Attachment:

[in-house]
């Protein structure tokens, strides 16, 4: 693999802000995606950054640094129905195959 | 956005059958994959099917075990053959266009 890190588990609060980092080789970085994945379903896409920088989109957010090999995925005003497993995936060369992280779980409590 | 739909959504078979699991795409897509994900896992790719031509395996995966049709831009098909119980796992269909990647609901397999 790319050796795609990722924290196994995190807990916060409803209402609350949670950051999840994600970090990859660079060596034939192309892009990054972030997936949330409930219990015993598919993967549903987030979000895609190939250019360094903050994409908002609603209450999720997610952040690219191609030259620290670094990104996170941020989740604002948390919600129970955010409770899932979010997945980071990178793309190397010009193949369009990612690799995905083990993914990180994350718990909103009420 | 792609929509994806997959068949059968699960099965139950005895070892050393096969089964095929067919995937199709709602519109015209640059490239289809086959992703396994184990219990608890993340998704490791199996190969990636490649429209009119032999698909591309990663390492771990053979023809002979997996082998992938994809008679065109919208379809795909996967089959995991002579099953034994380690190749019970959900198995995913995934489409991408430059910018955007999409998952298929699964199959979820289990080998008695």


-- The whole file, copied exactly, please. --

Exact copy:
[in-house]
């Protein structure tokens, strides 16, 4: 693999802000995606950054640094129905195959 | 956005059958994959099917075990053959266009 890190588990609060980092080789970085994945379903896409920088989109957010090999995925005003497993995936060369992280779980409590 | 739909959504078979699991795409897509994900896992790719031509395996995966049709831009098909119980796992269909990647609901397999 790319050796795609990722924290196994995190807990916060409803209402609350949670950051999840994600970090990859660079060596034939192309892009990054972030997936949330409930219990015993598919993967549903987030979000895609190939250019360094903050994409908002609603209450999720997610952040690219191609030259620290670094990104996170941020989740604002948390919600129970955010409770899932979010997945980071990178793309190397010009193949369009990612690799995905083990993914990180994350718990909103009420 | 792609929509994806997959068949059968699960099965139950005895070892050393096969089964095929067919995937199709709602519109015209640059490239289809086959992703396994184990219990608890993340998704490791199996190969990636490649429209009119032999698909591309990663390492771990053979023809002979997996082998992938994809008679065109919208379809795909996967089959995991002579099953034994380690190749019970959900198995995913995934489409991408430059910018955007999409998952298929699964199959979820289990080998008695």